“Get over it, the clue is in the name – Science FICTION!” some of you will say, but for me, besides ticking all the Hollywood boxes, science fiction needs be based on good science. In the last century, real science has proven much weirder and more mysterious than the imagination of any science fiction author I’m aware of, and so the need to invent radical new science has, in my view, reduced quite a bit. To me, far more convincing is to take one or two exciting new areas of advancement and then extrapolate these beyond the bounds of current knowledge. My favourites at this include Philip K Dick, Isaac Asimov, Arthur C Clarke and Michael Crichton. Some, such as Neil Stevenson, and cyber-punk creator, William Gibson, extrapolate current science and technology even further, creating whole new speculative worlds, rich in their own uniquely created culture and jargon. William Gibson’s first hit, Neuromancer, and many of his subsequent works, are perfect examples of this. Set in a somewhat scary and dystopian future, in which Internet technology has advanced to the point where the boundaries between real-life and on-line life have become blurred, technologically enhanced humans jack themselves into the net in a kind of Tron-like way, risking life and limb both on as well as off the net.
Although to many, this may not seem so different to any other Sci-Fi plot, Gibson’s novels possess a realism which very few of the thousands of Sci-Fi titles littering the Amazon charts can boast. To simply make your characters do whatever the hell you feel like making them do, without so much as a cursory nod to any existing known science, or worse still to just throw together scientific terms without bothering to make use of the truly abundant wonder and mystery already lurking behind such terms, strikes me as a cop-out.
Why then do I like Donnie Darko so much? Now there’s a mystery almost worthy of scientific research. Perhaps it’s just the Donnie Darko Effect!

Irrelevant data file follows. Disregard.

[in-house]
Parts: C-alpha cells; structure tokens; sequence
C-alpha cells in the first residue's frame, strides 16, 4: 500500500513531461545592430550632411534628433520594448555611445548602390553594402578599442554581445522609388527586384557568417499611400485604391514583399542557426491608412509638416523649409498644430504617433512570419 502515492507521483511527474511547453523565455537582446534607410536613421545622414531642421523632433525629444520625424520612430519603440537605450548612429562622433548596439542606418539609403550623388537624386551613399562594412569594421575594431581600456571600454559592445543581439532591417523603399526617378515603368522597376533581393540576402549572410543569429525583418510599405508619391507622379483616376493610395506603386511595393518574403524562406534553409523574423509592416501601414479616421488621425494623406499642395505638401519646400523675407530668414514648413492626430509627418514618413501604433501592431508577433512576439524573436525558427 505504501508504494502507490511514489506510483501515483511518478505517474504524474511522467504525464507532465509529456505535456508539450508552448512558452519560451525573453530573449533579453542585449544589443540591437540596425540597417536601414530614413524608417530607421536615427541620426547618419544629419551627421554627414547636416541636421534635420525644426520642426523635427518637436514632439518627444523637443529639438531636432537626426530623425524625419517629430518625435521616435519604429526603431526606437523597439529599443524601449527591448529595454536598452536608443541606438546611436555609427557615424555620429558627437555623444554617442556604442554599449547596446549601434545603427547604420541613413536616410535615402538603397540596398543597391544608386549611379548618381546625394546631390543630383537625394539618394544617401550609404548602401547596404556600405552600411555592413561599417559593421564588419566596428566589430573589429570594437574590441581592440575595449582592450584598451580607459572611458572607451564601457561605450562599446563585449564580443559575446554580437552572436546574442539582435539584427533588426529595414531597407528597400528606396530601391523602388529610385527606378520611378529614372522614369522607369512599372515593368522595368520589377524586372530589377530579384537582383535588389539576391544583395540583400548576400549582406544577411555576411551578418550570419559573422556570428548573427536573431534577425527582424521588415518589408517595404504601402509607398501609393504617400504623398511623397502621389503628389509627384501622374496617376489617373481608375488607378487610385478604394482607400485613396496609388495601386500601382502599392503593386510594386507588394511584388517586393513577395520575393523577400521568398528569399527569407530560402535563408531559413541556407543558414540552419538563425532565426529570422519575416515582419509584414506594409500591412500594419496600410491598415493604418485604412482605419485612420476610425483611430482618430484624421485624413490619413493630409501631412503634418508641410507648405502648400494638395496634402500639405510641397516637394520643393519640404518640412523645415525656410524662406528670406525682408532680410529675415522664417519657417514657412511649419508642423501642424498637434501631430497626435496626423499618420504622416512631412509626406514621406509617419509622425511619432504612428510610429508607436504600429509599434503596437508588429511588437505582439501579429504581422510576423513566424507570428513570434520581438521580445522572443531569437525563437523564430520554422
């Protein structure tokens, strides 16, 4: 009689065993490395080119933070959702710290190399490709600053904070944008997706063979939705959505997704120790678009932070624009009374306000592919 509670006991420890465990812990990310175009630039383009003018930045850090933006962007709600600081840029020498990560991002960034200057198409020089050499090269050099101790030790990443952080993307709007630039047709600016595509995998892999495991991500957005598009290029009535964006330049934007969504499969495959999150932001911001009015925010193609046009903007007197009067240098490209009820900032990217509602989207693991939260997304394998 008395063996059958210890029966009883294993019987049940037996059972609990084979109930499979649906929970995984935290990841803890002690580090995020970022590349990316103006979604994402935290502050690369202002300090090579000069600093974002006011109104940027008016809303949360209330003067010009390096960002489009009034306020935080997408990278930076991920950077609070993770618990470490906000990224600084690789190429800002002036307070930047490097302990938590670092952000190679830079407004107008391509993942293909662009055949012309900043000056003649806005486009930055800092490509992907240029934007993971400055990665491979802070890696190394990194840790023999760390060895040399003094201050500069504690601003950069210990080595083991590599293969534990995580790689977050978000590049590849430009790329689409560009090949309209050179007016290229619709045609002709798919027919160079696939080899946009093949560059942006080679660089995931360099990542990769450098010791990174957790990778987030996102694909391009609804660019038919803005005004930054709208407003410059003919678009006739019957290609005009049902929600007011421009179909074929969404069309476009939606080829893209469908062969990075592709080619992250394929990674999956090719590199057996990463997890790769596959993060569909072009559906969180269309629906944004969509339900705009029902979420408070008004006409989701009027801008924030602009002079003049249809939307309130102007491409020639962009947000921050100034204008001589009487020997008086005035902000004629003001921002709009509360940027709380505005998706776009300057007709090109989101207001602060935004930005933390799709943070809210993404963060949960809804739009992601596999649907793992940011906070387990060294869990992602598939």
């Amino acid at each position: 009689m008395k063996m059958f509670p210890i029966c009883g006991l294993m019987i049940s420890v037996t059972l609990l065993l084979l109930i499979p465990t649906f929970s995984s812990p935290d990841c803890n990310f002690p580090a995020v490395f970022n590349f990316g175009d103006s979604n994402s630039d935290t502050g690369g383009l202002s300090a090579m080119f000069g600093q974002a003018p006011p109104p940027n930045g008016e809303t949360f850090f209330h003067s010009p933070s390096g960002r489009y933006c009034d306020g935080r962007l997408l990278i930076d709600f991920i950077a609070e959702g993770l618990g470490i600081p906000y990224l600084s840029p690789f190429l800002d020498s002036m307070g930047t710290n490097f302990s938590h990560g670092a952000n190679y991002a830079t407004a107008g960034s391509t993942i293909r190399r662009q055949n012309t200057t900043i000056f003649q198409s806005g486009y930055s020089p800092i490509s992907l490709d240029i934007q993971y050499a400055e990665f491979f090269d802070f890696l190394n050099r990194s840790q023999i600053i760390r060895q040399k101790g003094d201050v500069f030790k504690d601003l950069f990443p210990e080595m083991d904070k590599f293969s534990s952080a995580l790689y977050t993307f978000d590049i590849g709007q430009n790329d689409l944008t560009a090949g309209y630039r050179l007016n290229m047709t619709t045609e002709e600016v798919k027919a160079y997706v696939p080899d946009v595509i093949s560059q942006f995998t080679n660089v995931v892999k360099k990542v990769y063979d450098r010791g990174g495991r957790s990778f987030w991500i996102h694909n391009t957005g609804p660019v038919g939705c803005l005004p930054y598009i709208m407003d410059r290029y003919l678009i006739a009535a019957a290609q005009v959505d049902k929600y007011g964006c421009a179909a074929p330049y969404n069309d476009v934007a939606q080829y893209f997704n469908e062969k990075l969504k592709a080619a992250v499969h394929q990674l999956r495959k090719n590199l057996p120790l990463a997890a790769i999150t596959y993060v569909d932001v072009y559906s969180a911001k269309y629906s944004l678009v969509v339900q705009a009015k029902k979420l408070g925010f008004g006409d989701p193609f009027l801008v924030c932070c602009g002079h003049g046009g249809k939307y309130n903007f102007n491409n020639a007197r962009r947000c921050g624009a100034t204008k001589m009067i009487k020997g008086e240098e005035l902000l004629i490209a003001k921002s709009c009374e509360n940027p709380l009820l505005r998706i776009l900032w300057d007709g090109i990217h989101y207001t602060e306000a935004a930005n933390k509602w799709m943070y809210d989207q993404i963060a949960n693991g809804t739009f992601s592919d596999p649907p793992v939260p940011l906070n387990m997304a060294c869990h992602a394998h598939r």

What do you think?
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You write that “for some reason of which I’m not entirely clear, but which is undoubtedly helped by the unusually haunting sound track…” you found the film more intriguing and compelling than than The Source Code, or apparently many other films.
Have you considered the possibility that it was precisely because of the music? Or that, had you heard the sound track without the interruptions of characters’ voices and sound effects, etc., and with instead of the film, say, a series of carefully selected fractals as the visual, you might have found it far more compelling, perhaps even dangerously so?
There may even be a story idea in there somewhere.
Yes, I think you might be right, Francis. Do I take it you’ve read the book then? 🙂
Ah, yes I see from another comment that you have 🙂 Thanks!
Good to know I’m not alone in what I prefer to read as well as write 🙂
Good luck with Blood Siren!
I could not agree more. In today’s day and age not only has the cutting edge of scientific research proven to be much stranger and more fascinating than we could have imagined as recently as ten years ago, but the average reader of science fiction is well aware of what is plausible and what is just plain wrong.
Smart, plausible science fiction is a joy to read and watch. The rest of it just gives me a headache.